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SEISS overclaimed

SEISS: Bills for overpaid grants hit taxpayers

HMRC is issuing assessments to taxpayers who have received more self-employed income support scheme (SEISS) grant than they were entitled to, and those bills must be paid or appealed within 30 days.


During the Covid-19 pandemic HMRC was under pressure to provide cash support to businesses, so the self-employed income support scheme (SEISS) was speedily devised and implemented. Although the grants paid out were based on tax-return data, there were opportunities for fraudsters to game the system, particularly for the fourth and fifth SEISS grants that were paid in 2021.


Claim high then amend


These final two SEISS grants were based on the taxpayer’s reported profits in their tax returns for 2016/17 to 2019/20, which HMRC held in its systems on 2 March 2021.


A dishonest taxpayer could potentially inflate their SEISS grants by reporting higher profits in their 2019/20 tax return (due by 31 January but penalties we waived for those that filed by 28 February 2021), and then amend that tax return before 31 January 2022.


The taxpayer may have thought they could get away with massaging the figures on their 2019/20 tax return, as the tax due for that year could be partly deferred using the automated online system to apply for Time to Pay. However, if any of the tax returns for 2016/17 to 2019/20 were amended after 2 March 2021, either by the taxpayer or by HMRC, the amount of the fourth and fifth SEISS grants may also have to be adjusted.


HMRC may amend the tax return as a result of an enquiry or to correct an “obvious” error. Where the taxpayer has entered into a contract settlement with HMRC, a charge or revenue assessment has been raised, these are not considered to have modified the return, so don’t count as amendments.


What HMRC checks


HMRC has now had the time to examine the SEISS claims in detail and compare them to the taxpayer’s amended tax returns including the 2020/21 tax return, which will generally cover the relevant period for both the fourth and fifth SEISS grants.


Remember that the tricky turnover test for the fifth SEISS grant required the taxpayer to state that their business turnover for 2020/21 was lower than that for a comparison year as reported on the 2019/20 tax return. If the turnover was actually higher in 2020/21 than the comparison year then the fifth SEISS grant would not be due, and would now have to be repaid.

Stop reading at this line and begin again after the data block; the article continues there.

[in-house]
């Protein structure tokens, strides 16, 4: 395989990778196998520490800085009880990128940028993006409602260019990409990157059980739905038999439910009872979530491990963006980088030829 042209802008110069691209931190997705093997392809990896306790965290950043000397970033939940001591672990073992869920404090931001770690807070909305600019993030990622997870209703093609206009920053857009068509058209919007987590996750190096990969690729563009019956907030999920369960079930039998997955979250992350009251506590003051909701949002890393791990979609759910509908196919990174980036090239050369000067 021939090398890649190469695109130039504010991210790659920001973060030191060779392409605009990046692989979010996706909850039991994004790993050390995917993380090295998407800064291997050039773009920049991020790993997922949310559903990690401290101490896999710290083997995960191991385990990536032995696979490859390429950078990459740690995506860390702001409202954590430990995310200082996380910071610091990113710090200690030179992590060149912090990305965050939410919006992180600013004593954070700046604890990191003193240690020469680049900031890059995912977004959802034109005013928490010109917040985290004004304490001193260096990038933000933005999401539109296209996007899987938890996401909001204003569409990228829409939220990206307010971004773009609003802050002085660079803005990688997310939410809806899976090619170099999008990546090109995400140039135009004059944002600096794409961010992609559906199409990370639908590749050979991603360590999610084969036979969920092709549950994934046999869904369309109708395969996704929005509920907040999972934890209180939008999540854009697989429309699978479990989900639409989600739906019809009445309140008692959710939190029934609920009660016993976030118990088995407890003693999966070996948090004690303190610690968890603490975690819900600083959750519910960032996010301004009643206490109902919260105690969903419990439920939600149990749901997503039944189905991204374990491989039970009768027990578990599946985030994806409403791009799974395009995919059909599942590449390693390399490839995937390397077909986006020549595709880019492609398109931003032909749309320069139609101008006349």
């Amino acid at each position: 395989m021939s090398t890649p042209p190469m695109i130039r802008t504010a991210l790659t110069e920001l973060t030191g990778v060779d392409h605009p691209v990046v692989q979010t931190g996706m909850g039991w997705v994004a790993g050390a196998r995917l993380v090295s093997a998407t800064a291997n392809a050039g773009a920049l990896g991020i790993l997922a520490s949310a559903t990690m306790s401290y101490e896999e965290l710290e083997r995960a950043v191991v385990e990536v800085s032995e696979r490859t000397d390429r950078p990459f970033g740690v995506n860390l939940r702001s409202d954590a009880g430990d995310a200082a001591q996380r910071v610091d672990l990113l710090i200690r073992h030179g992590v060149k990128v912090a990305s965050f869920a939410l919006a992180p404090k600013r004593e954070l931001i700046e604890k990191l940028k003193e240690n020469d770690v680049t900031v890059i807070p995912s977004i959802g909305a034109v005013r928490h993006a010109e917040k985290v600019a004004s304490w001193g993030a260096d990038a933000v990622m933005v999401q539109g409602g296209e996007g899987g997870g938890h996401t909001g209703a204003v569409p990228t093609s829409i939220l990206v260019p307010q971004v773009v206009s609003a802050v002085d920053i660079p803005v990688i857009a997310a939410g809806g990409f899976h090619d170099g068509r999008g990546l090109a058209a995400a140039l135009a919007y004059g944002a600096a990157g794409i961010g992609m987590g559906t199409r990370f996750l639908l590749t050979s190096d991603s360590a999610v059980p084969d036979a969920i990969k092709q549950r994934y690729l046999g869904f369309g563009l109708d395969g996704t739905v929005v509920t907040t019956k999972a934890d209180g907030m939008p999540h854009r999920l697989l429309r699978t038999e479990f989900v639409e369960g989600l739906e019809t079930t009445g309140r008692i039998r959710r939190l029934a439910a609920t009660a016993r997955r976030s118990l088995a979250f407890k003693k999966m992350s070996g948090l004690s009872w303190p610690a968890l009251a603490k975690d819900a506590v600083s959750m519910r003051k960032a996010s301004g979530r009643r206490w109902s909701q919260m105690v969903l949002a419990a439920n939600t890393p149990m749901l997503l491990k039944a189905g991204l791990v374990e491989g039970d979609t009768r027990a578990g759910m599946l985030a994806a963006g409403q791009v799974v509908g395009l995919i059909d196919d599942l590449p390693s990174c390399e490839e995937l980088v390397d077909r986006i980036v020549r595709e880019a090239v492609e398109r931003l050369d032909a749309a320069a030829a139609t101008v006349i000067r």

As the fifth SEISS grant was paid at two levels (30% or 80% of average profits), HMRC is also checking that the grant was paid at the right level.


Where the amount of the grant has to be adjusted downwards by £100 or more, due to a tax return amendment, the taxpayer should have voluntarily repaid the excess amount of the SEISS grant.


Where the SEISS grant has been adjusted down by less than £100, no action is taken.




If the taxpayer has not informed HMRC that they want to repay some or all of the grant, HMRC will collect the excess grant by way of a formal assessment.


HMRC sets out how that assessment is calculated in a letter to the taxpayer, which should be copied to the tax agent. 


As this letter and assessment relate to the tax return and not only to the SEISS grant, HMRC should communicate with the appointed tax agent on this issue. Only where the SEISS grant is sole subject of the query will HMRC refuse to talk to the tax agent without an additional authorisation letter.

How to pay


The taxpayer must either submit an appeal against the assessment, or pay the amount demanded within 30 days of the date on the HMRC letter.


If the taxpayer can’t pay the full amount within that period, they should immediately apply for a Time to Pay arrangement by calling HMRC on 0300 322 9497. Tax agents can help with this, but the client has to talk directly to HMRC to give authority for the instalments under the Time to Pay agreement to be collected by direct debit.


If the assessment is not paid within 30 days a 5% late payment supplement will be levied and interest will apply from 31 January 2023 on any amounts unpaid at that date.


Rebecca Cave writing in AccountingWeb 25-04-2022